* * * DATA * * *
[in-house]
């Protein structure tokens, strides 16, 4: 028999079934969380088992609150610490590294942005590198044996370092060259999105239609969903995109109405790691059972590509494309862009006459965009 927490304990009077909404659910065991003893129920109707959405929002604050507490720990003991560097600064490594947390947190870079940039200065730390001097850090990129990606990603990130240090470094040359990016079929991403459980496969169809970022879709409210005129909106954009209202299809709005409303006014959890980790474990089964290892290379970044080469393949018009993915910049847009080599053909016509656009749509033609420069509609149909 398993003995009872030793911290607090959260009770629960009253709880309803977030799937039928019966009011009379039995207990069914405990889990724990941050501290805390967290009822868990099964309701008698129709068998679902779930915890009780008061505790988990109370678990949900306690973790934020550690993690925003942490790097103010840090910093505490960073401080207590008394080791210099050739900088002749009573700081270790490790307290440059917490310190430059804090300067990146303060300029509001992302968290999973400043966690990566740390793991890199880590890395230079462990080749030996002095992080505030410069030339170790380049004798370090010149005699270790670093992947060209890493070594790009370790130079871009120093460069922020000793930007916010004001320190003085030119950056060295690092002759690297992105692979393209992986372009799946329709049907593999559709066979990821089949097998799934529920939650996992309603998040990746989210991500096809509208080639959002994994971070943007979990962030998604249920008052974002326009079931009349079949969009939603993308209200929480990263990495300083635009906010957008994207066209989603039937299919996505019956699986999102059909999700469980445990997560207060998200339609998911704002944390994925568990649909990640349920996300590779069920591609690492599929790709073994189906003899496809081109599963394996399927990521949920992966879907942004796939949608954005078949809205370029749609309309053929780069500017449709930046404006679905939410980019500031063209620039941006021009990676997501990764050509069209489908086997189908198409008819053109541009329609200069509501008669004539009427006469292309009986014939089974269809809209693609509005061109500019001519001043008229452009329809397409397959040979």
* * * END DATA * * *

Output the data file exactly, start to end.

[in-house]
């Protein structure tokens, strides 16, 4: 028999079934969380088992609150610490590294942005590198044996370092060259999105239609969903995109109405790691059972590509494309862009006459965009 927490304990009077909404659910065991003893129920109707959405929002604050507490720990003991560097600064490594947390947190870079940039200065730390001097850090990129990606990603990130240090470094040359990016079929991403459980496969169809970022879709409210005129909106954009209202299809709005409303006014959890980790474990089964290892290379970044080469393949018009993915910049847009080599053909016509656009749509033609420069509609149909 398993003995009872030793911290607090959260009770629960009253709880309803977030799937039928019966009011009379039995207990069914405990889990724990941050501290805390967290009822868990099964309701008698129709068998679902779930915890009780008061505790988990109370678990949900306690973790934020550690993690925003942490790097103010840090910093505490960073401080207590008394080791210099050739900088002749009573700081270790490790307290440059917490310190430059804090300067990146303060300029509001992302968290999973400043966690990566740390793991890199880590890395230079462990080749030996002095992080505030410069030339170790380049004798370090010149005699270790670093992947060209890493070594790009370790130079871009120093460069922020000793930007916010004001320190003085030119950056060295690092002759690297992105692979393209992986372009799946329709049907593999559709066979990821089949097998799934529920939650996992309603998040990746989210991500096809509208080639959002994994971070943007979990962030998604249920008052974002326009079931009349079949969009939603993308209200929480990263990495300083635009906010957008994207066209989603039937299919996505019956699986999102059909999700469980445990997560207060998200339609998911704002944390994925568990649909990640349920996300590779069920591609690492599929790709073994189906003899496809081109599963394996399927990521949920992966879907942004796939949608954005078949809205370029749609309309053929780069500017449709930046404006679905939410980019500031063209620039941006021009990676997501990764050509069209489908086997189908198409008819053109541009329609200069509501008669004539009427006469292309009986014939089974269809809209693609509005061109500019001519001043008229452009329809397409397959040979």